First News
Volume:7, Number:45
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Business & Finance 1

Yodel from Yokohama

In 50 years, the Asia-Pacific region has graduated from being one of the poorest regions in the world to significant economic development and poverty reduction

| Monowar Hossain |

For effective and successful utilization of aid and assistance to the benefit of the people and the country, Bangladesh has outpaced many member countries of Asian Development Bank (ADB) and is enjoying the recognition of being a leading performer in the forum. On some counts, including poverty reduction and connectivity, the country is being placed at the forefront, and thus becoming an example for many aid recipient countries. According to finance minister Abul Maal Abdul Muhith, Bangladesh in the ADB arena is not merely a simple performer but a 'star performer’.

That Bangladesh's image in the field of development has gone substantially up in ADB's assessment, review and decision-making mechanism was well discernible at all the governor's and executive level meetings held at the 50th annual meeting of the financial body on May 4-7 at Yokohama in Japan. In the governors' meeting (meeting of the finance ministers of the member countries), a proposal for establishing 'regional hub' for coordinating and overseeing the ADB aided projects at a faster pace in the capital of a member country in the south Asia region was aired by the lobby of that country. But this idea did not hold air in its sail. Bangladesh opposed the idea of establishing a regional hub on the grounds that such a step would create bottlenecks in communication between the ADB headquarters in Manila and the concerned country, besides advancing scope for demonstrating influence by the country accommodating the regional hub and, thus, would slow down the pace of project approval and implementation process. Finance minister Muhith in the presence of an executive director hailing from India told the ADB president Takehito Nakao categorically, "We are not in favor of any hub".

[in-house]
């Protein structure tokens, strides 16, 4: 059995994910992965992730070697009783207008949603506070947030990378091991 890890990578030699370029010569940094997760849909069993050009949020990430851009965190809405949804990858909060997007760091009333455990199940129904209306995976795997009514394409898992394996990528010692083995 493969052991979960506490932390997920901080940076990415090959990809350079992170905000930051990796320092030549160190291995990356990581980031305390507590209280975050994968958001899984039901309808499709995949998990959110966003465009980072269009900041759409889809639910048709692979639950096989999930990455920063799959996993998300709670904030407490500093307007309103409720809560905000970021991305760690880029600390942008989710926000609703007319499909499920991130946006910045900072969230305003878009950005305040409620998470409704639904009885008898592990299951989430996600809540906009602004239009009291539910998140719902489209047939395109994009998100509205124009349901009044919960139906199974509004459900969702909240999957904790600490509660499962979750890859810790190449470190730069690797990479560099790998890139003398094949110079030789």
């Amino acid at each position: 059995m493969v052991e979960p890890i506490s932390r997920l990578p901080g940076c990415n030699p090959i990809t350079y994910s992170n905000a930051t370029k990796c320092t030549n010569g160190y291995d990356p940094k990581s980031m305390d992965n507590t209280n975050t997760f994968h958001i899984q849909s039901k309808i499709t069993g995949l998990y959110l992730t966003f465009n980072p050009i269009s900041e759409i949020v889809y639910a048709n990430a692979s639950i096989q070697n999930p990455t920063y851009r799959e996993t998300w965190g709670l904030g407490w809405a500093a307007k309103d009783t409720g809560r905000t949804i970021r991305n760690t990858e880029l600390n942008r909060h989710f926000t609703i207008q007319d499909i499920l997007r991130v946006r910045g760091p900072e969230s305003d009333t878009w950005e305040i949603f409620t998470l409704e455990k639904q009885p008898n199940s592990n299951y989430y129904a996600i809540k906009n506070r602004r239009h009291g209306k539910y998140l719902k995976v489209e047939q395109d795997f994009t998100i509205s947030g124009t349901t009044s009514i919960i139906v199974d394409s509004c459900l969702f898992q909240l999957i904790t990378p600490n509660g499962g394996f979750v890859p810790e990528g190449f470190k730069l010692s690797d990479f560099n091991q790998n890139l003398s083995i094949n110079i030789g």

ADB president disclosed that the bank would continue to support the poorest and fragile countries in their efforts to remove poverty and strengthen economies. Growing inequalities are a major concern for many countries and ADB would enhance support for addressing inequalities across the groups and regions. “And so, strengthening financial inclusion and supporting inclusive business will be integral components of our approach to deepen inclusiveness," said Nakao. Besides, ADB's support and assistance to the programs already undertaken by the member countries, for example, for mobilizing private sector resources, expanding private sector operation, climate change and disaster risk reduction actions, lifting social development (Japan's finance minister strongly spoke in favor of meeting the challenges of aging population in this aspect), strengthening gender equality, improving governance, supporting different needs of the countries and many other challenges in Asia region will continue.